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Lifecycle   »   Forum   »   Psychological group dynamic

Let us explain. Imagine you are a team member on the project. Let us say you are invited to be a business analyst. You have worked on many projects before and You have seen it all. Here comes another project. This time though, they are using something new you heard about called the Toolkit. Your disinterest at this point has not yet turned into antipathy. You decide to give these people the benefit of the doubt and attend something they call the Daily Forum.

The first thing you notice about the Daily Forum is that everybody is sat down.

The meeting starts. Someone introduces themselves as the project manager. They say they will go around the room asking each person 3 questions. You hope you have some answers because you have not achieved anything on the project yet. You can see and hear from other attendees that the questions are quite straightforward and it comes to your turn.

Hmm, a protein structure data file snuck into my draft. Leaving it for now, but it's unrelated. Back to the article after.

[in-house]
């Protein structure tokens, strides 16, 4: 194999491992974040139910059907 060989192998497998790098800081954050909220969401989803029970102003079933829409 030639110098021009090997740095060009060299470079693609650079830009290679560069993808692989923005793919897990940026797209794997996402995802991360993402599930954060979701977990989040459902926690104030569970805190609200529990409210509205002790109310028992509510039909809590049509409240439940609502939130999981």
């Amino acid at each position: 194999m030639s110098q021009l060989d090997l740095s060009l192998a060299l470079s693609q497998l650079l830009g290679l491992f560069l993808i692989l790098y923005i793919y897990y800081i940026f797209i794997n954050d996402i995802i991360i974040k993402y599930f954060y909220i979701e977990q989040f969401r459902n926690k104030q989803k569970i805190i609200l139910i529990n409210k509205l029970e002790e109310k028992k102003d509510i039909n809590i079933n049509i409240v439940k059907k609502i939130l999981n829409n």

What did you do yesterday? Well, you did not do anything yesterday. That was the day you started on the project. Someone showed you to your desk, gave you two folders of paper to read and you had a nice lunch. You cannot remember much after that.

The next question is what about your work today? Well, all that happened is, someone came to your desk and asked you: have you finished reading the folders. You had not realised you only had a day to read all that information and what was the information for anyway.

Now, you are asked, what are your concerns or risks? Well yes, I might come to get really bored on this project until someone gives me something concrete to deliver, some priorities and some timescales to work within!